Accidentally Misgendering – Part Two
A little while ago, I posted some tips about what to do (and not do) if you accidentally misgender someone. My general advice when this happens is to apologize briefly, say thanks, and state it won’t happen again. As for things not to do, I advised against being overly effusive in your apology and I advised against asking a bunch of questions, making the person who was misgendered have to do additional emotional labor. After posting that, I had a few people contact me with very good questions – so here is my part two follow up!
In the original post, the advice I give is sound advice. But it isn’t one-size-fits-all. As with most situations, there are exceptions. Is it ever appropriate to ask questions? Sure. But read the room. If you accidentally misgender someone you care about, you definitely may have questions. And sometimes it is okay to ask questions. Often it depends on your personal relationship (or lack thereof) with the person. Sometimes it depends on what’s going on at the time. *Most* people I know, will not be offended by a question asked respectfully. I think it’s about respect and consent.
Some questions that I received were asking me about how a person can learn if they can’t ask questions. That’s a fair question. As I said above, I think it’s about reading the room and getting a person’s consent. Here’s an example I can use for myself. Recently, someone told me that their pronouns were she and they. First, I said, “thanks for sharing, I use she/her pronouns.” But I did have a question. I later on politely asked her, “Would it be okay if I ask you a question about your pronouns?” She said it was and then I asked my question, which was, “If you use different pronouns like she and they, do you have a preference about which one a person uses?” Their response to me was something like, “thanks for asking – it makes me feel good when people use both – so sometimes say she and sometimes they.” And I thanked her answer my question and went on about my day. I did not mean to imply in my first post that it’s never okay to ask questions – especially to someone you care about. If the person had said to me, “no I don’t want to answer questions about my pronouns.” or “yes but not now” – I would have respected that. She didn’t owe me any answers.
Another question I got was – rather than mess up, would it be offensive if I just use “they” for everyone? I actually don’t know the answer to this. My guess would be that some people will be offended and others won’t. Some people are very attached to their gender and/or their pronouns. Others not so much. As a rule, if I don’t KNOW someone’s gender (not guess based on how they look but actually know) I will often use “they” until I’m corrected or learn otherwise. When it comes to strangers I think this has actually been positive. It shows folks that I’m aware that gender and gender expression are not always the same, and I think that’s helpful in a world full of all the heteronormativity. So for me, I would rather someone default to “they” than to assume one gender or another. BUT – I’m 100% certain that not everyone feels that way. I guess my general advice would be – it’s okay to use “they” until someone tells you what their pronouns are. Then I’d advise trying really hard to use the pronouns the person identifies.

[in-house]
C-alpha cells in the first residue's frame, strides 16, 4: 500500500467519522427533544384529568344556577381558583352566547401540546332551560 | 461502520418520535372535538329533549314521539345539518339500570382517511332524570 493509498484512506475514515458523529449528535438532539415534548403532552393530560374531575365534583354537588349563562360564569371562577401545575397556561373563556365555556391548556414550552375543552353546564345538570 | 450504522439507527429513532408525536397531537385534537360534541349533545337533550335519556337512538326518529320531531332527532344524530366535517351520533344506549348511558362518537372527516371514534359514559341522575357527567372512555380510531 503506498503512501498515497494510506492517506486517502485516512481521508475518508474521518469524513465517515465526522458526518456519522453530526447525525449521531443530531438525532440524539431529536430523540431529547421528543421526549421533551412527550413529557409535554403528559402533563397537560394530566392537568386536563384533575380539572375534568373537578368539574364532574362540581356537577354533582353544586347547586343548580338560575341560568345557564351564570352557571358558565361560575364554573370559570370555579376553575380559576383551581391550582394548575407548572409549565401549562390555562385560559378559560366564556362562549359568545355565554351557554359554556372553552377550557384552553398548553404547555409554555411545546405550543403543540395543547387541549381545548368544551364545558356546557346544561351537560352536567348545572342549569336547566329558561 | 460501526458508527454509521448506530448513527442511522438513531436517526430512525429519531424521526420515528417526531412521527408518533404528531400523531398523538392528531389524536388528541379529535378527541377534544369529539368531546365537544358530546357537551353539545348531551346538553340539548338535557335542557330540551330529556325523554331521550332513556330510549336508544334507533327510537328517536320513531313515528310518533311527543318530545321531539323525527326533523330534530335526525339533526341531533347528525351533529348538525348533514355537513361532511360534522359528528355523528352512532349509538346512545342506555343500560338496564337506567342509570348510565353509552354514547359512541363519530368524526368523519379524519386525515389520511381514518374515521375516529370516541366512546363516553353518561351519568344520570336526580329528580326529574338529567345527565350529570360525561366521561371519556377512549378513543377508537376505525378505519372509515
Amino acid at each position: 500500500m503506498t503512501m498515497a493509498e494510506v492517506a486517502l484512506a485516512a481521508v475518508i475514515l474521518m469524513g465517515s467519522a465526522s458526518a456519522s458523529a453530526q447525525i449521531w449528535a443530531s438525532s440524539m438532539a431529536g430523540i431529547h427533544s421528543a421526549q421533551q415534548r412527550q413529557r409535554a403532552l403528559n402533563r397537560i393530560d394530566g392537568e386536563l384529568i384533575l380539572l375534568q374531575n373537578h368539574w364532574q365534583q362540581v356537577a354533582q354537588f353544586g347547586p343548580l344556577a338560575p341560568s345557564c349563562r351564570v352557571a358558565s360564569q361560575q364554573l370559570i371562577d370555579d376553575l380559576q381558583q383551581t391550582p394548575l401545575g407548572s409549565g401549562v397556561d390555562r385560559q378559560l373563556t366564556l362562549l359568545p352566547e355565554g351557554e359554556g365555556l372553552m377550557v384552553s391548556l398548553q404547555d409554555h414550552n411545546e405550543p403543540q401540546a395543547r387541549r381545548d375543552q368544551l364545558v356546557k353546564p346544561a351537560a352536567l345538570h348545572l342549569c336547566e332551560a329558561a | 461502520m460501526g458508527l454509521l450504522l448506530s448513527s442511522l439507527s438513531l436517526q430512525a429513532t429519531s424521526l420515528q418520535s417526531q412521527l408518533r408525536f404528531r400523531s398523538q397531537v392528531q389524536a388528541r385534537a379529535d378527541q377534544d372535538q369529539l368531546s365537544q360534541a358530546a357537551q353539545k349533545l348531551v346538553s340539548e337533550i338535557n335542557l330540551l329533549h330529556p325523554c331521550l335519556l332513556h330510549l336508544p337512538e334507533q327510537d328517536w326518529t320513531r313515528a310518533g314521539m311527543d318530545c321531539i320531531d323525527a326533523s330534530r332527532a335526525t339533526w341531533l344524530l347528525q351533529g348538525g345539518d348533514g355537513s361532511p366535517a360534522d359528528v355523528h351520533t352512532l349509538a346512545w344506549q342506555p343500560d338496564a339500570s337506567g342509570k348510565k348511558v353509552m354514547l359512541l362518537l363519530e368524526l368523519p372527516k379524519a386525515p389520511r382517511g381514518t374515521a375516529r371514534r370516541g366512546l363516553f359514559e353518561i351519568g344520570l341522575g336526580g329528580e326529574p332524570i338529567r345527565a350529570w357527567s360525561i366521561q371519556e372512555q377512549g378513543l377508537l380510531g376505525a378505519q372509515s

Many, many folks when learning about new respectful language (whether it be about race, sexuality, gender, etc) really want to NOT mess up. Sometimes the person who is very well-meaning gets so nervous about offending someone that they pull back from getting to know the people they want to be allies to so as not to offend them. I’ve seen this happen lots – in all kinds of marginalized communities. People want to help but are so unsure and want so much not to offend anyone that instead of being allies, they hang back. So how do we teach without scaring potential allies away? There’s no easy answer for this one I’m afraid. I’m a queer white cisgender chick. I can talk about those identities and intersections but there are so many other more marginalized communities than mine. I’m not trans or BIPOC, for example. So I worry too. I don’t want to offend anyone. I don’t want to make anyone do emotional labor for me. I want to be respectful but sometimes I am not sure how. So what I try to do is be willing to be uncomfortable. Be humble if I screw up and accept that I may have hurt someone. Even if I didn’t mean to. Find someone I think I *can* talk to and ask questions of, and do so in positive ways. I can do my own research and surround myself with media that is filled with images and sounds from the community I want to learn more about. I can accept the fact that I’m GOING to screw up. And I try each day to know a little more than I knew the day before.
So the advanced lesson really is – read the room. Act with love. Ask forgiveness. Do better today than yesterday.
Until next time friends!